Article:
A favorite among Christian apologists is the use of self-refutation arguments to undermine relativist attacks on their position. Yes, it is clear that the statement “all truth is relative” is self-refuting if meant as a universal claim. But that isn’t the problem. The problem is when apologists actually believe that relativism can be dismissed with such cavalier ease. Indeed, there are more complex and nuanced versions of relativism which are immune to self-refutation and call for a more thoughtful apologetic response.
In my view, any relativist worth her salt will avoid making universal statements about her own position. Instead, she will defend her view by means of an inductive generalization – using particular examples to show that human experience is highly conditioned by time, space, embodiment, language, and worldview. Based on these examples, the relativist will argue that humans lack a neutral basis on which to evaluate knowledge claims because the criteria we employ are already worldview-dependent. Consequently, there is very little (if anything) we can claim to know because we can’t extricate ourselves from our worldviews to compare them with an objective reality.
At this point, the clever apologist can retort by saying, “‘the statement that knowledge claims can only be assessed by worldview-dependent criteria’ is itself worldview-dependent.” But this is a lame reply. It simply refuses to engage with what the relativist is arguing for: she is not trying to make a universal statement. She is making an inductive inference about the historically conditioned nature of human experience. The apologist actually needs to engage with this claim on the basis of arguments and evidence, instead of placing whatever the relativist says in “quotation marks” and then dismissing the remark on self-referential grounds.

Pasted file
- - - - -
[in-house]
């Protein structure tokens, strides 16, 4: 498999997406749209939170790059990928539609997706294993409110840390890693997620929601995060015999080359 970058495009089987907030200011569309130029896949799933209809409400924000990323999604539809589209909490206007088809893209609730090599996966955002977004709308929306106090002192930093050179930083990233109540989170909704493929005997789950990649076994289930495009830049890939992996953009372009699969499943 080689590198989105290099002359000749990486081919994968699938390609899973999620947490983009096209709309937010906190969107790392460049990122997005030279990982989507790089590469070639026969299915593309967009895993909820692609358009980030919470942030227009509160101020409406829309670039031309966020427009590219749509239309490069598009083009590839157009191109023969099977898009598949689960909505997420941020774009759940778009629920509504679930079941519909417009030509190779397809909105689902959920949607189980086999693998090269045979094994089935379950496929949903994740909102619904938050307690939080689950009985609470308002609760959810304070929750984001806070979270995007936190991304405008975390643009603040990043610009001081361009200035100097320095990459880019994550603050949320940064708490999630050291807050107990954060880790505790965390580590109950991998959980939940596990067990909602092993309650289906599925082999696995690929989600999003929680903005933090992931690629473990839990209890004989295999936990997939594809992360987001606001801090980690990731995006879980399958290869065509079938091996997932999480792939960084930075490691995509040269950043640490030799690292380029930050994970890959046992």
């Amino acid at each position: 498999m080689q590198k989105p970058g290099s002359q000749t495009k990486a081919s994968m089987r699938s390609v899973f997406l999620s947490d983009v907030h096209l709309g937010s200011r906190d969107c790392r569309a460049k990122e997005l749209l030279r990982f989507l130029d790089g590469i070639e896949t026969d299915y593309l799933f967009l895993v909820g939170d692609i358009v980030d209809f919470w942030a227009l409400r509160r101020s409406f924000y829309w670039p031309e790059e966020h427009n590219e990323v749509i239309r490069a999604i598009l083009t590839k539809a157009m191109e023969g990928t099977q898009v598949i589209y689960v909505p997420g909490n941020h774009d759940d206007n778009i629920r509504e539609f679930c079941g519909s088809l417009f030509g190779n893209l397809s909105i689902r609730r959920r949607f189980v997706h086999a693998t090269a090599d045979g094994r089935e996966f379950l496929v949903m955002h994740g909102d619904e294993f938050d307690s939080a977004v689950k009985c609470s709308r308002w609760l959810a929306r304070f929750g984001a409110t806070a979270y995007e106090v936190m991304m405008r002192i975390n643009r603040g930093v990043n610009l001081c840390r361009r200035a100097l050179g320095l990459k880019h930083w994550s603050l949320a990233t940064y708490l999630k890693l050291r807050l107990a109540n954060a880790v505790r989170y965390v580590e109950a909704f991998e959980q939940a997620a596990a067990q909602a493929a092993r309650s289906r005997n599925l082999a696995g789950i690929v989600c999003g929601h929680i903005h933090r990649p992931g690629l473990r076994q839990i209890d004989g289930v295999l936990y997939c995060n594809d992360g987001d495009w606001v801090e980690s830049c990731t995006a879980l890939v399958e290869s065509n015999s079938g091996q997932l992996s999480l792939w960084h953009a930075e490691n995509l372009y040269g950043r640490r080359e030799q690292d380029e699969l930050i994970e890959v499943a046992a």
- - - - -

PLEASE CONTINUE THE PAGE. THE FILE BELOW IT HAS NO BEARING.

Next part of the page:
So how should an apologist respond to relativism? In my view, the best approach is to ask the following: to what degree do worldviews influence how we see and reason about things? It seems clear that worldviews exert a strong influence, but it far from obvious that they completely determine how we see things. I can think of at least three reasons why this is so:
First, it appears to me that I bump up against a world that pushes back on me and challenges my preconceptions. This world can be interpreted in many ways, but it won’t let me interpret it in just any old way. Some interpretations are better than others and they can be compared on the basis of theoretical virtues such as explanatory scope, power, coherence, etc. Similar comparisons can be made between worldviews, though to a more limited extent.
Second, I may never fully understand another worldview from “the inside” but I can still have a partial grasp of it. By learning another language or living in a foreign culture I can discover common points of contact with people. With time I can allow my perspective to be reshaped, revised, corrected and even supported by the views of others.
Third, relativism is often based on a false dichotomy which dissolves upon examination. The dichotomy says that either I have a completely neutral standpoint from which to know things, or my knowledge is totally determined by a worldview. As indicated above, there is a lot of middle ground between these two extremes, so the apologist need not assume a position of neutrality in order to defend the truth claims of Christianity. As the old adage goes, we may see through a glass darkly – but we can still see!
To sum up, an apologist should respond to relativism by showing how it overestimates the impact that worldviews have on the way we knows things. It is correct to say that worldviews shape us, but it is far from clear that worldviews totally determine our attempts to know things. Such a response is more in keeping with the spirit of the relativist’s position and it wins credibility with listeners who already suspect that self-refutation attacks on relativism are a cheap debater’s trick.